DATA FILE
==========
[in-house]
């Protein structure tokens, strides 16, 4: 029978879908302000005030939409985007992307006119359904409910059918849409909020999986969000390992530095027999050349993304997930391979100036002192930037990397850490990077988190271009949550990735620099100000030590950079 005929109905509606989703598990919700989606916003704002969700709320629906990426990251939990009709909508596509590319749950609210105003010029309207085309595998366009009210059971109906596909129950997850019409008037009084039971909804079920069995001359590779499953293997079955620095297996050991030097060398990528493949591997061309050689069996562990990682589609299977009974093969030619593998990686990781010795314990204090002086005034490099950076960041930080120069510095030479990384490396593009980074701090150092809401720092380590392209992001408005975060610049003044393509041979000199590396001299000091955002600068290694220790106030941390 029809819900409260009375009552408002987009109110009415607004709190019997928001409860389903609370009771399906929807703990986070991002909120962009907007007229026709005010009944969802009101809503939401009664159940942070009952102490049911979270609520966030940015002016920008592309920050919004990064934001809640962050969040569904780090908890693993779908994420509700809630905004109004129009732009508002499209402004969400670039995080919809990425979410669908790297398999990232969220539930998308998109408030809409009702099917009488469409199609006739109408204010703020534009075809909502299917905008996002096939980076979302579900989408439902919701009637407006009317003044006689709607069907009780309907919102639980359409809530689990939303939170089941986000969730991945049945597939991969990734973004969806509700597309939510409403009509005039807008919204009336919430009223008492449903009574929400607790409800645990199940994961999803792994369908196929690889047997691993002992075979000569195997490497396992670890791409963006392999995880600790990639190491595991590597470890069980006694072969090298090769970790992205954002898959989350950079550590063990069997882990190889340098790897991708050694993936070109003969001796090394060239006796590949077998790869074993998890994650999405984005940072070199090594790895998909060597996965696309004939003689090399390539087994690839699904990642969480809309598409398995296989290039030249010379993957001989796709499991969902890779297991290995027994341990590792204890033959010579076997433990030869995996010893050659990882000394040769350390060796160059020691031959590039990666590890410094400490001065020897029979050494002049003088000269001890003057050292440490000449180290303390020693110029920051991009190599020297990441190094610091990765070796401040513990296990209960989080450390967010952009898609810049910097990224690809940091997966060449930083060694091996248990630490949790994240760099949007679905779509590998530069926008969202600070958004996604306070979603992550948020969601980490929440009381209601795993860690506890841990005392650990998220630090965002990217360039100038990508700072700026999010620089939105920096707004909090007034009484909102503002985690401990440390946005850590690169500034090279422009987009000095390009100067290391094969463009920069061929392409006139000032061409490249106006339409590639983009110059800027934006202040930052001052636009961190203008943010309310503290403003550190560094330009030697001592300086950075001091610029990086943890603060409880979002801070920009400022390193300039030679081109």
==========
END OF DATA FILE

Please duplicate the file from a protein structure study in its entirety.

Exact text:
[in-house]
């Protein structure tokens, strides 16, 4: 029978879908302000005030939409985007992307006119359904409910059918849409909020999986969000390992530095027999050349993304997930391979100036002192930037990397850490990077988190271009949550990735620099100000030590950079 005929109905509606989703598990919700989606916003704002969700709320629906990426990251939990009709909508596509590319749950609210105003010029309207085309595998366009009210059971109906596909129950997850019409008037009084039971909804079920069995001359590779499953293997079955620095297996050991030097060398990528493949591997061309050689069996562990990682589609299977009974093969030619593998990686990781010795314990204090002086005034490099950076960041930080120069510095030479990384490396593009980074701090150092809401720092380590392209992001408005975060610049003044393509041979000199590396001299000091955002600068290694220790106030941390 029809819900409260009375009552408002987009109110009415607004709190019997928001409860389903609370009771399906929807703990986070991002909120962009907007007229026709005010009944969802009101809503939401009664159940942070009952102490049911979270609520966030940015002016920008592309920050919004990064934001809640962050969040569904780090908890693993779908994420509700809630905004109004129009732009508002499209402004969400670039995080919809990425979410669908790297398999990232969220539930998308998109408030809409009702099917009488469409199609006739109408204010703020534009075809909502299917905008996002096939980076979302579900989408439902919701009637407006009317003044006689709607069907009780309907919102639980359409809530689990939303939170089941986000969730991945049945597939991969990734973004969806509700597309939510409403009509005039807008919204009336919430009223008492449903009574929400607790409800645990199940994961999803792994369908196929690889047997691993002992075979000569195997490497396992670890791409963006392999995880600790990639190491595991590597470890069980006694072969090298090769970790992205954002898959989350950079550590063990069997882990190889340098790897991708050694993936070109003969001796090394060239006796590949077998790869074993998890994650999405984005940072070199090594790895998909060597996965696309004939003689090399390539087994690839699904990642969480809309598409398995296989290039030249010379993957001989796709499991969902890779297991290995027994341990590792204890033959010579076997433990030869995996010893050659990882000394040769350390060796160059020691031959590039990666590890410094400490001065020897029979050494002049003088000269001890003057050292440490000449180290303390020693110029920051991009190599020297990441190094610091990765070796401040513990296990209960989080450390967010952009898609810049910097990224690809940091997966060449930083060694091996248990630490949790994240760099949007679905779509590998530069926008969202600070958004996604306070979603992550948020969601980490929440009381209601795993860690506890841990005392650990998220630090965002990217360039100038990508700072700026999010620089939105920096707004909090007034009484909102503002985690401990440390946005850590690169500034090279422009987009000095390009100067290391094969463009920069061929392409006139000032061409490249106006339409590639983009110059800027934006202040930052001052636009961190203008943010309310503290403003550190560094330009030697001592300086950075001091610029990086943890603060409880979002801070920009400022390193300039030679081109």